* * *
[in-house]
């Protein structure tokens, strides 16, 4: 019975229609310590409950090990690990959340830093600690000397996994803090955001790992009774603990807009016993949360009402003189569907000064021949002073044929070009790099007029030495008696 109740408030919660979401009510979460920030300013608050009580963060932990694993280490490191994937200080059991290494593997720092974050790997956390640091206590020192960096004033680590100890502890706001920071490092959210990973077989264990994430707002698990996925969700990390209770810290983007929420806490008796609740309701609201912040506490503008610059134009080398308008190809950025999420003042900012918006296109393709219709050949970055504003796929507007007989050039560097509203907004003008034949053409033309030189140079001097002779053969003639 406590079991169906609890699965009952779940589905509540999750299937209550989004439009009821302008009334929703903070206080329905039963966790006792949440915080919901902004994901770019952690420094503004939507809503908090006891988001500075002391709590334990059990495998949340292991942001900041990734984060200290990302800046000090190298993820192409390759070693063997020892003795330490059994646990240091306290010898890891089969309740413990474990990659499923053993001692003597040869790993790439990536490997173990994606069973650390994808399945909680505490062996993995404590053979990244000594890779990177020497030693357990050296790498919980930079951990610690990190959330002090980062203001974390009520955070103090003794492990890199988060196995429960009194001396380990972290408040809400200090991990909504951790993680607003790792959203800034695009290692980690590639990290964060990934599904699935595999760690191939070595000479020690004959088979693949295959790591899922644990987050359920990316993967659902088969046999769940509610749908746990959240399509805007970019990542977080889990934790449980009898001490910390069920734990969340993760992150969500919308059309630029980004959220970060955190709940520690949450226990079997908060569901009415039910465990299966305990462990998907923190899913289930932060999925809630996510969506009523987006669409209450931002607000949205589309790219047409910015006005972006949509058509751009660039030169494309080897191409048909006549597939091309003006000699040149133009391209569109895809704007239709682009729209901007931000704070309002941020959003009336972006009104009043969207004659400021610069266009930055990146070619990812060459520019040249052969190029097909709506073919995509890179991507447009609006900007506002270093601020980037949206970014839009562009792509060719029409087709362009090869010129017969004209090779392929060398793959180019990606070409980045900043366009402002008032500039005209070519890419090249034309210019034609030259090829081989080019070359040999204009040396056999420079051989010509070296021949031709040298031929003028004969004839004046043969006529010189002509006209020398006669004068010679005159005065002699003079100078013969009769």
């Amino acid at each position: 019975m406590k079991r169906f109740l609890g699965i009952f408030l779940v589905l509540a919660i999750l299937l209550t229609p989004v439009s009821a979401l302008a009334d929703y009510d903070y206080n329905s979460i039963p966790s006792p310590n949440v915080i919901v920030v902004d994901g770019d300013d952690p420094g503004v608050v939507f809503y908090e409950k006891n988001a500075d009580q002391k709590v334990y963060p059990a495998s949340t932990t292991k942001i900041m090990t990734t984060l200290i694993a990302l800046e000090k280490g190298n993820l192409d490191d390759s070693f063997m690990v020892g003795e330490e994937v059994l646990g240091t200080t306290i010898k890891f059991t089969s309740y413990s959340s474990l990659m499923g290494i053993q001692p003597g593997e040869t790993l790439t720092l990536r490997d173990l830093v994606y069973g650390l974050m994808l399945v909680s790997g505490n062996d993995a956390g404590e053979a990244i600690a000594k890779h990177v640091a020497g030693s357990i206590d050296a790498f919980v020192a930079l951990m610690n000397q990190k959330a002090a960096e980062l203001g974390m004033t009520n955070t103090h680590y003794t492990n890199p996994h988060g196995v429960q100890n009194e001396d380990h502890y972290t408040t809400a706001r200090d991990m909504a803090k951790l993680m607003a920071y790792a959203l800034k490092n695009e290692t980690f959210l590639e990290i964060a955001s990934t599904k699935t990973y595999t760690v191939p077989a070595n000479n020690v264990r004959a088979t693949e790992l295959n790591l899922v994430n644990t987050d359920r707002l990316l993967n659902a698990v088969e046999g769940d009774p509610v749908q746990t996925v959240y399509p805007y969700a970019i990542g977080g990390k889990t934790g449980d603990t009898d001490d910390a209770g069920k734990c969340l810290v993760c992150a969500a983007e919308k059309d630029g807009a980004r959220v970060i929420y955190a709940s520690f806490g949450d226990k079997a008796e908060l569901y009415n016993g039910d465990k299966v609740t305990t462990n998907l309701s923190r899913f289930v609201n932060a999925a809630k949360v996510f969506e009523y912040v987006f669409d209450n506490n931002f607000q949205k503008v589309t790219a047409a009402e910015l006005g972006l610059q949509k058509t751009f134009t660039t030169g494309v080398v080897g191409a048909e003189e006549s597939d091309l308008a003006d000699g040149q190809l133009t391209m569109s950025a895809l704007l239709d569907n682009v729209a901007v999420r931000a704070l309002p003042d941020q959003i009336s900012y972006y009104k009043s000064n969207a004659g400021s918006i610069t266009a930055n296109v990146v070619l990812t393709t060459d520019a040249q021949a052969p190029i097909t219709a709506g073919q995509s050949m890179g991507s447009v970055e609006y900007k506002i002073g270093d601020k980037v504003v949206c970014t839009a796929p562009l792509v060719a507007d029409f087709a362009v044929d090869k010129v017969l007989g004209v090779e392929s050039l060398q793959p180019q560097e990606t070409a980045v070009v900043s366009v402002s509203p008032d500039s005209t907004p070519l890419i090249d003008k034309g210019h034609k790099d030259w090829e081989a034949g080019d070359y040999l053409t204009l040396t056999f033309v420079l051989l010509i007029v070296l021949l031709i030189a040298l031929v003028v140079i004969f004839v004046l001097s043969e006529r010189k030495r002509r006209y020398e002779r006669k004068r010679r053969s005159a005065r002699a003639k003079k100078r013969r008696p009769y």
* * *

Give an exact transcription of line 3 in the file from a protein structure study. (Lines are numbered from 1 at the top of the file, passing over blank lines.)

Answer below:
């Amino acid at each position: 019975m406590k079991r169906f109740l609890g699965i009952f408030l779940v589905l509540a919660i999750l299937l209550t229609p989004v439009s009821a979401l302008a009334d929703y009510d903070y206080n329905s979460i039963p966790s006792p310590n949440v915080i919901v920030v902004d994901g770019d300013d952690p420094g503004v608050v939507f809503y908090e409950k006891n988001a500075d009580q002391k709590v334990y963060p059990a495998s949340t932990t292991k942001i900041m090990t990734t984060l200290i694993a990302l800046e000090k280490g190298n993820l192409d490191d390759s070693f063997m690990v020892g003795e330490e994937v059994l646990g240091t200080t306290i010898k890891f059991t089969s309740y413990s959340s474990l990659m499923g290494i053993q001692p003597g593997e040869t790993l790439t720092l990536r490997d173990l830093v994606y069973g650390l974050m994808l399945v909680s790997g505490n062996d993995a956390g404590e053979a990244i600690a000594k890779h990177v640091a020497g030693s357990i206590d050296a790498f919980v020192a930079l951990m610690n000397q990190k959330a002090a960096e980062l203001g974390m004033t009520n955070t103090h680590y003794t492990n890199p996994h988060g196995v429960q100890n009194e001396d380990h502890y972290t408040t809400a706001r200090d991990m909504a803090k951790l993680m607003a920071y790792a959203l800034k490092n695009e290692t980690f959210l590639e990290i964060a955001s990934t599904k699935t990973y595999t760690v191939p077989a070595n000479n020690v264990r004959a088979t693949e790992l295959n790591l899922v994430n644990t987050d359920r707002l990316l993967n659902a698990v088969e046999g769940d009774p509610v749908q746990t996925v959240y399509p805007y969700a970019i990542g977080g990390k889990t934790g449980d603990t009898d001490d910390a209770g069920k734990c969340l810290v993760c992150a969500a983007e919308k059309d630029g807009a980004r959220v970060i929420y955190a709940s520690f806490g949450d226990k079997a008796e908060l569901y009415n016993g039910d465990k299966v609740t305990t462990n998907l309701s923190r899913f289930v609201n932060a999925a809630k949360v996510f969506e009523y912040v987006f669409d209450n506490n931002f607000q949205k503008v589309t790219a047409a009402e910015l006005g972006l610059q949509k058509t751009f134009t660039t030169g494309v080398v080897g191409a048909e003189e006549s597939d091309l308008a003006d000699g040149q190809l133009t391209m569109s950025a895809l704007l239709d569907n682009v729209a901007v999420r931000a704070l309002p003042d941020q959003i009336s900012y972006y009104k009043s000064n969207a004659g400021s918006i610069t266009a930055n296109v990146v070619l990812t393709t060459d520019a040249q021949a052969p190029i097909t219709a709506g073919q995509s050949m890179g991507s447009v970055e609006y900007k506002i002073g270093d601020k980037v504003v949206c970014t839009a796929p562009l792509v060719a507007d029409f087709a362009v044929d090869k010129v017969l007989g004209v090779e392929s050039l060398q793959p180019q560097e990606t070409a980045v070009v900043s366009v402002s509203p008032d500039s005209t907004p070519l890419i090249d003008k034309g210019h034609k790099d030259w090829e081989a034949g080019d070359y040999l053409t204009l040396t056999f033309v420079l051989l010509i007029v070296l021949l031709i030189a040298l031929v003028v140079i004969f004839v004046l001097s043969e006529r010189k030495r002509r006209y020398e002779r006669k004068r010679r053969s005159a005065r002699a003639k003079k100078r013969r008696p009769y």